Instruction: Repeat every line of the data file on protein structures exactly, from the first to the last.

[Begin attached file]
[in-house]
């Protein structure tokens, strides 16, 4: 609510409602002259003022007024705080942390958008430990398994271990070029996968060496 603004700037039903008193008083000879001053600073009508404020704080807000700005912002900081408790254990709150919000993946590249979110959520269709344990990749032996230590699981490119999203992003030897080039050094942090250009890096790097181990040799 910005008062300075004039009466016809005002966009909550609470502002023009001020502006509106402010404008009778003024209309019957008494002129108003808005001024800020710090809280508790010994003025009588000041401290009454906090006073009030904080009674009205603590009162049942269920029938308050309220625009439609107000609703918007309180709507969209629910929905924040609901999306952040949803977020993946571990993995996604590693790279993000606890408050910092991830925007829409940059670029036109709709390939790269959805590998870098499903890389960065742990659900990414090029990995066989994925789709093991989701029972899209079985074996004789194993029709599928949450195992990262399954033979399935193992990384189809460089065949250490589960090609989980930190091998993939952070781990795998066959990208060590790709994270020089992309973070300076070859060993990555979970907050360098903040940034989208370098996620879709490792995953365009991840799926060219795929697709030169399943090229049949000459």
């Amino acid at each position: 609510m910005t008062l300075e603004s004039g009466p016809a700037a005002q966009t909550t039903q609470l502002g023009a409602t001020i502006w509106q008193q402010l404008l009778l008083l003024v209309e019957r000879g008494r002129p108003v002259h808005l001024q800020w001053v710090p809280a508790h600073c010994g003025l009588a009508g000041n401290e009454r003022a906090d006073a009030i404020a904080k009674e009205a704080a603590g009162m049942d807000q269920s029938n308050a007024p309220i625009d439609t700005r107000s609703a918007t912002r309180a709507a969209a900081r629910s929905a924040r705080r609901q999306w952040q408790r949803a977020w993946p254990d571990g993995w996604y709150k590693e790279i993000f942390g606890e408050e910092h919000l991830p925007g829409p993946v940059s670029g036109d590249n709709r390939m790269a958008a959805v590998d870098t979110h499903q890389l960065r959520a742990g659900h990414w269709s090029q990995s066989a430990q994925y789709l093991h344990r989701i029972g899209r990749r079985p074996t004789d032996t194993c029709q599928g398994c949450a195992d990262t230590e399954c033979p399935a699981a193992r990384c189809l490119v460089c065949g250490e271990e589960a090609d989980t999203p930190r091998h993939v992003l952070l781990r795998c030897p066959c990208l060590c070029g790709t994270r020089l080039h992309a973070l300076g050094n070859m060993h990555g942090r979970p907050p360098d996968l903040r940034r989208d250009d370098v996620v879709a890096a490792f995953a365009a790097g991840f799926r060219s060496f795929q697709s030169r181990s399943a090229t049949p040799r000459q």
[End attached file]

[in-house]
């Protein structure tokens, strides 16, 4: 609510409602002259003022007024705080942390958008430990398994271990070029996968060496 603004700037039903008193008083000879001053600073009508404020704080807000700005912002900081408790254990709150919000993946590249979110959520269709344990990749032996230590699981490119999203992003030897080039050094942090250009890096790097181990040799 910005008062300075004039009466016809005002966009909550609470502002023009001020502006509106402010404008009778003024209309019957008494002129108003808005001024800020710090809280508790010994003025009588000041401290009454906090006073009030904080009674009205603590009162049942269920029938308050309220625009439609107000609703918007309180709507969209629910929905924040609901999306952040949803977020993946571990993995996604590693790279993000606890408050910092991830925007829409940059670029036109709709390939790269959805590998870098499903890389960065742990659900990414090029990995066989994925789709093991989701029972899209079985074996004789194993029709599928949450195992990262399954033979399935193992990384189809460089065949250490589960090609989980930190091998993939952070781990795998066959990208060590790709994270020089992309973070300076070859060993990555979970907050360098903040940034989208370098996620879709490792995953365009991840799926060219795929697709030169399943090229049949000459």
């Amino acid at each position: 609510m910005t008062l300075e603004s004039g009466p016809a700037a005002q966009t909550t039903q609470l502002g023009a409602t001020i502006w509106q008193q402010l404008l009778l008083l003024v209309e019957r000879g008494r002129p108003v002259h808005l001024q800020w001053v710090p809280a508790h600073c010994g003025l009588a009508g000041n401290e009454r003022a906090d006073a009030i404020a904080k009674e009205a704080a603590g009162m049942d807000q269920s029938n308050a007024p309220i625009d439609t700005r107000s609703a918007t912002r309180a709507a969209a900081r629910s929905a924040r705080r609901q999306w952040q408790r949803a977020w993946p254990d571990g993995w996604y709150k590693e790279i993000f942390g606890e408050e910092h919000l991830p925007g829409p993946v940059s670029g036109d590249n709709r390939m790269a958008a959805v590998d870098t979110h499903q890389l960065r959520a742990g659900h990414w269709s090029q990995s066989a430990q994925y789709l093991h344990r989701i029972g899209r990749r079985p074996t004789d032996t194993c029709q599928g398994c949450a195992d990262t230590e399954c033979p399935a699981a193992r990384c189809l490119v460089c065949g250490e271990e589960a090609d989980t999203p930190r091998h993939v992003l952070l781990r795998c030897p066959c990208l060590c070029g790709t994270r020089l080039h992309a973070l300076g050094n070859m060993h990555g942090r979970p907050p360098d996968l903040r940034r989208d250009d370098v996620v879709a890096a490792f995953a365009a790097g991840f799926r060219s060496f795929q697709s030169r181990s399943a090229t049949p040799r000459q």